quarter pound of ground rice, a pint and a quarter of new milk - 2 ozs of loaf sugar – mix the rice in a quarter pint of new milk – boil the pint and whilst boiling pour it on the rice stirring it well – put all in a saucepan and boil 3 minutes – dip mould in cold water – pour in rice – turn out when cold and swerve with custard or jam

Prince of Wales Pudding

A layer of sponge cakes alternately with preserve (Apricot is best) until mould is full, pour over a little sherry or brandy (noyan) pour over a rich custard hot and turn out next day

A bowl of water put into the oven while baking will keep cakes and pastry from burning.

Grandmothers Pudding

1 lb of flour - 6 ozs dripping - quarter-pound sugar - 6 ozs plums - 1 egg mix stiff with milk - add teaspoonful of carbonate of soda last thing, Bake 20 minutes in a shallow tin.

Grandfathers Pudding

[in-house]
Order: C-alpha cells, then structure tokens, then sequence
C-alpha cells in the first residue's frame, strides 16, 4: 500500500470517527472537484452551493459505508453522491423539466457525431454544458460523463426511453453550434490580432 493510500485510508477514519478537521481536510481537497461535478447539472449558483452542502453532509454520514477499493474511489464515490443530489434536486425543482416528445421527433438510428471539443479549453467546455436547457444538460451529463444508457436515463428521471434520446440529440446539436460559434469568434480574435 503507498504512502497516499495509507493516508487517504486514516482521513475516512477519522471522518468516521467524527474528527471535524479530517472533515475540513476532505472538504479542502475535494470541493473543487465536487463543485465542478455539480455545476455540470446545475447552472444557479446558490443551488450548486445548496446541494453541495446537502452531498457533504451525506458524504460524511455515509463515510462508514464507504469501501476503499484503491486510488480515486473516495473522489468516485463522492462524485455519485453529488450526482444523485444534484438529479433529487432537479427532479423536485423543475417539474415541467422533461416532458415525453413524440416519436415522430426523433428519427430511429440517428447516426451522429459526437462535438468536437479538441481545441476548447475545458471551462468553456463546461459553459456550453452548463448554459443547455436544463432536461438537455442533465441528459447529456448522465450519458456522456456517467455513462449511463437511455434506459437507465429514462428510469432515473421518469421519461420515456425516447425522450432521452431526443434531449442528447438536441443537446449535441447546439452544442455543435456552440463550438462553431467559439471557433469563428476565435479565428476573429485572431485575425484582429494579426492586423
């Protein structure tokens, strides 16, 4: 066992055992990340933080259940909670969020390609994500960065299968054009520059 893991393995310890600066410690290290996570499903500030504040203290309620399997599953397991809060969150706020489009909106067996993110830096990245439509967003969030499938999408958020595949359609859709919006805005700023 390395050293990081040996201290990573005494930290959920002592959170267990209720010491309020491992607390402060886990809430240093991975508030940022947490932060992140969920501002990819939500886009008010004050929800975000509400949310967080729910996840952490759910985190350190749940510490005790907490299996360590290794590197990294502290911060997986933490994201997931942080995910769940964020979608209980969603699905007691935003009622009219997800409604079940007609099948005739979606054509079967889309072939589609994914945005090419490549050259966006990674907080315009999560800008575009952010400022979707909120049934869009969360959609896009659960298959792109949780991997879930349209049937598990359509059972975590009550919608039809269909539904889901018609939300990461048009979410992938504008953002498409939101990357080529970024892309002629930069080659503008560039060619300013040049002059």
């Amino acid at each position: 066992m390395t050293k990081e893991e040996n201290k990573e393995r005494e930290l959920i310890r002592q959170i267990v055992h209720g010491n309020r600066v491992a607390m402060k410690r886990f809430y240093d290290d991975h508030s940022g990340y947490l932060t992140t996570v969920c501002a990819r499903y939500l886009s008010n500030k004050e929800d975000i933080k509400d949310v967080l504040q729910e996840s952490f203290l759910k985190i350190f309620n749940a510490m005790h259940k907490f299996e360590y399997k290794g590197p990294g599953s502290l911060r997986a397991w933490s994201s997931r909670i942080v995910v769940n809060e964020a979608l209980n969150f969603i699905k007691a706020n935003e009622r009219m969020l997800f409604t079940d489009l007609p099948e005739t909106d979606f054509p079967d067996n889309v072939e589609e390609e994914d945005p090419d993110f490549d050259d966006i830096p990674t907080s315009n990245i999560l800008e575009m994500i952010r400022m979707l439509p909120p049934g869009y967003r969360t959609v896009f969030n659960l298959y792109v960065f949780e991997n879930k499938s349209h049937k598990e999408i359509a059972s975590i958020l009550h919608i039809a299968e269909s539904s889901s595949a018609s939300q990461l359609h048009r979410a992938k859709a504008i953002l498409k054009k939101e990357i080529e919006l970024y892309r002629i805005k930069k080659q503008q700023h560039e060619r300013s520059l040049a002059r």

1 teacupful of flour - the same of brown sugar – and milk - 2 teaspoonfuls of baking powder – 2 ozs of butter or lard or 1 oz of each to be rubbed in the flour – 1 egg added to the milk before mixing the ingredients – rub the butter in the flour first – then mix altogether – bake 1 hour in a slow over.

Lady Peel's recipe for Drop Cakes

1 lb of flour - half-pound butter - half loaf sugar sifted - half-pound of currants - 4 eggs and white of 2 to be dropped on a tin and baked a light brown

Hazelwood Pudding

The weight of 2 eggs in flour – sugar – and butter - 3 tablespoonfuls of raspberry jam 2 teaspoonfuls of carbonate of soda - beat sugar and butter together – then add flour and eggs – then jam. Mix the soda with a very little water – put in basin which should not be quite full. Steam 1 hour. Serve with sweet sauce.

Sister Hood's Pudding

quarter pound flour - quarter-pound suet - 2 ozs sugar - 1 egg - 1 teaspoonful of baking powder – mix with a little milk and bake three-quarters of an hour. To be eaten hot.